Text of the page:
Thursday, January 19, 2017
I initially discovered Ade through their second album "Spartacus" and it didn't take long for their intense death metal to leave its mark though it probably didn't hurt that they base their concept around the Roman Empire which appeals to the history geek in me. Still, concepts are one thing but it would all be for naught if the music was lacking and this clearly not the case with Ade as their unrelenting assault more than matches the underlying themes they have chosen to explore.
Now signed to Xtreem Music, a label that knows a thing or two about death metal, their third album, "Carthago Delenda Est" ("Carthage must be destroyed"), continues the sound of its predecessor, refines it and then takes it even further. There is still plenty of complexity in the way Ade construct their songs but they also have the ability to build things up or let the elements that give the music depth an opportunity to shine through, "Annibalem" and "Scipio Indomintus Victor" being prime examples of how well this works.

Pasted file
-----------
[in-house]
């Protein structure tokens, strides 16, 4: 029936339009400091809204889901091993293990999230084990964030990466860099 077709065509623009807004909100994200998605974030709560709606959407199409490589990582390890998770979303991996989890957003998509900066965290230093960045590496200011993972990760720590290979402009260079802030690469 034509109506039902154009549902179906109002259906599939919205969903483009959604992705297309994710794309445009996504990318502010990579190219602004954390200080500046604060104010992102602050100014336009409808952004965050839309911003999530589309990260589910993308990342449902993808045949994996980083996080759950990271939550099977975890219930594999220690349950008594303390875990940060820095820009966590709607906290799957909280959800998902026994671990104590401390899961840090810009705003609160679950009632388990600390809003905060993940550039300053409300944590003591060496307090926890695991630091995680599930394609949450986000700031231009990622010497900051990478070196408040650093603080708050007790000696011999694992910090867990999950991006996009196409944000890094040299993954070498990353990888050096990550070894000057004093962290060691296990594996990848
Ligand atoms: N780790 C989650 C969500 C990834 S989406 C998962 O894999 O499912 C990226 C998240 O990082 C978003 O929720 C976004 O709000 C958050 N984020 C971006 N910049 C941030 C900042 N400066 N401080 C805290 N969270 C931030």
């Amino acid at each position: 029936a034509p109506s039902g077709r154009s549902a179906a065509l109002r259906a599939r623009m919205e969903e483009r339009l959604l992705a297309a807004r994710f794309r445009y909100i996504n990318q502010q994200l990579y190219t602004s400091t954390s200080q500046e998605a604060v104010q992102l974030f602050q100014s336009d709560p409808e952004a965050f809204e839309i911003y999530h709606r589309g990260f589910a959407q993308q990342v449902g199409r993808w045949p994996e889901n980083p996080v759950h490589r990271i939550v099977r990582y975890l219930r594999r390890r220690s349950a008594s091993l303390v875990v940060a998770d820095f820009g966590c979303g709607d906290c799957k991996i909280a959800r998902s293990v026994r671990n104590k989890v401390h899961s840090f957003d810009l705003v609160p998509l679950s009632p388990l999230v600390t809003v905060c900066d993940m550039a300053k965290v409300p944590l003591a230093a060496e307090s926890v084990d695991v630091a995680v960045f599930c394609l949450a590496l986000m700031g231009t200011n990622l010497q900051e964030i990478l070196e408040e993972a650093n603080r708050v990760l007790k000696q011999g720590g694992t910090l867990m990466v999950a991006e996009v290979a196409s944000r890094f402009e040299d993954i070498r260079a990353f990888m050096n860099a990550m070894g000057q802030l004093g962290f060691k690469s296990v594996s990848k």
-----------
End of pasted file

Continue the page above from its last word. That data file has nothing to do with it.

One of the major strengths is the production of the album which carries the heaviness that would be expected from a death metal album while retaining enough clarity to ensure the complexities and orchestration are easily heard. That isn't to say that Ade are lacking in the basic elements as, truth be told, the songs without these embellishments are just as potent, proving that everything else is merely a bonus that provides additional value to the music rather than creating it in the first place.
There are of course comparisons that can be made, Ex Deo for the subject matter, Nile for the incorporation of these influences musically, Fleshgod Apocalypse for the potent orchestration, yet Ade can certainly hold their own among such company even if they are not as well known. "Cartago Delenda Est" is an outstanding death metal album on every level and it will be interesting to see if Ade can continue their development on the next effort though, based upon what they have created here, there really isn't that much more that needs to be done.